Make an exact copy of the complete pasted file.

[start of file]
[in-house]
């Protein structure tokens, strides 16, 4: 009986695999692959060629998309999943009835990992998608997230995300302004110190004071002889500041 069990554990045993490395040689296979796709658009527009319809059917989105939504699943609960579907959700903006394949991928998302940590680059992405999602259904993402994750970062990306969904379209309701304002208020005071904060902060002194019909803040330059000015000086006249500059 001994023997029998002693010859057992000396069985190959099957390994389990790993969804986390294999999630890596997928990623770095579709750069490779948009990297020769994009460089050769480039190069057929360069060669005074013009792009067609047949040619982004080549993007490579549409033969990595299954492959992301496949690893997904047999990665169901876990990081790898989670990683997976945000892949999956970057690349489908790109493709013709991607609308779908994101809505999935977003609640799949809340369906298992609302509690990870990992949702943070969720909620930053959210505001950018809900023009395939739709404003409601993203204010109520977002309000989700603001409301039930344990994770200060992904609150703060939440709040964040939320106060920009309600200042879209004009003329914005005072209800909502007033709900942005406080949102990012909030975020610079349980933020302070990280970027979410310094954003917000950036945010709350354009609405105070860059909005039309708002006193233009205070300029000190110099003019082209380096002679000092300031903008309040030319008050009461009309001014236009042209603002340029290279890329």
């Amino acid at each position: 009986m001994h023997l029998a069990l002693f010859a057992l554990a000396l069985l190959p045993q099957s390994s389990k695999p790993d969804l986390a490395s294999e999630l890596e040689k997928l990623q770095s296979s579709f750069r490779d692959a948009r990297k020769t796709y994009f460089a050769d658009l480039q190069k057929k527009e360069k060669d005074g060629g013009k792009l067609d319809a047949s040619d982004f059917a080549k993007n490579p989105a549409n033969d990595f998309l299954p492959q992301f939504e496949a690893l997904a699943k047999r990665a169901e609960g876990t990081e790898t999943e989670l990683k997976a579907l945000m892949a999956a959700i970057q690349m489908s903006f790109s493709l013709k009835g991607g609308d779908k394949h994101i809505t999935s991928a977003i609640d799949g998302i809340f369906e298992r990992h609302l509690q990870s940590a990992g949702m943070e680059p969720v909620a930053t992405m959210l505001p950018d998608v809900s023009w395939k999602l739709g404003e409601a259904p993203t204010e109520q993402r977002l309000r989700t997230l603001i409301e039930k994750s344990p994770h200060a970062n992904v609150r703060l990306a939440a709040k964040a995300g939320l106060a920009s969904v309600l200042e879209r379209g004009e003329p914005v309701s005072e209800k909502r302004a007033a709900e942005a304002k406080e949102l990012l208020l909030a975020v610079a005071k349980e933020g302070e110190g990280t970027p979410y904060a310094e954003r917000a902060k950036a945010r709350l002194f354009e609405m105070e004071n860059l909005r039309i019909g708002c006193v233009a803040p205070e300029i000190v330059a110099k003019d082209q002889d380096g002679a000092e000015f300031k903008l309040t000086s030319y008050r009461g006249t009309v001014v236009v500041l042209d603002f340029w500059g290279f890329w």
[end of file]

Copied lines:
[in-house]
């Protein structure tokens, strides 16, 4: 009986695999692959060629998309999943009835990992998608997230995300302004110190004071002889500041 069990554990045993490395040689296979796709658009527009319809059917989105939504699943609960579907959700903006394949991928998302940590680059992405999602259904993402994750970062990306969904379209309701304002208020005071904060902060002194019909803040330059000015000086006249500059 001994023997029998002693010859057992000396069985190959099957390994389990790993969804986390294999999630890596997928990623770095579709750069490779948009990297020769994009460089050769480039190069057929360069060669005074013009792009067609047949040619982004080549993007490579549409033969990595299954492959992301496949690893997904047999990665169901876990990081790898989670990683997976945000892949999956970057690349489908790109493709013709991607609308779908994101809505999935977003609640799949809340369906298992609302509690990870990992949702943070969720909620930053959210505001950018809900023009395939739709404003409601993203204010109520977002309000989700603001409301039930344990994770200060992904609150703060939440709040964040939320106060920009309600200042879209004009003329914005005072209800909502007033709900942005406080949102990012909030975020610079349980933020302070990280970027979410310094954003917000950036945010709350354009609405105070860059909005039309708002006193233009205070300029000190110099003019082209380096002679000092300031903008309040030319008050009461009309001014236009042209603002340029290279890329």
């Amino acid at each position: 009986m001994h023997l029998a069990l002693f010859a057992l554990a000396l069985l190959p045993q099957s390994s389990k695999p790993d969804l986390a490395s294999e999630l890596e040689k997928l990623q770095s296979s579709f750069r490779d692959a948009r990297k020769t796709y994009f460089a050769d658009l480039q190069k057929k527009e360069k060669d005074g060629g013009k792009l067609d319809a047949s040619d982004f059917a080549k993007n490579p989105a549409n033969d990595f998309l299954p492959q992301f939504e496949a690893l997904a699943k047999r990665a169901e609960g876990t990081e790898t999943e989670l990683k997976a579907l945000m892949a999956a959700i970057q690349m489908s903006f790109s493709l013709k009835g991607g609308d779908k394949h994101i809505t999935s991928a977003i609640d799949g998302i809340f369906e298992r990992h609302l509690q990870s940590a990992g949702m943070e680059p969720v909620a930053t992405m959210l505001p950018d998608v809900s023009w395939k999602l739709g404003e409601a259904p993203t204010e109520q993402r977002l309000r989700t997230l603001i409301e039930k994750s344990p994770h200060a970062n992904v609150r703060l990306a939440a709040k964040a995300g939320l106060a920009s969904v309600l200042e879209r379209g004009e003329p914005v309701s005072e209800k909502r302004a007033a709900e942005a304002k406080e949102l990012l208020l909030a975020v610079a005071k349980e933020g302070e110190g990280t970027p979410y904060a310094e954003r917000a902060k950036a945010r709350l002194f354009e609405m105070e004071n860059l909005r039309i019909g708002c006193v233009a803040p205070e300029i000190v330059a110099k003019d082209q002889d380096g002679a000092e000015f300031k903008l309040t000086s030319y008050r009461g006249t009309v001014v236009v500041l042209d603002f340029w500059g290279f890329w």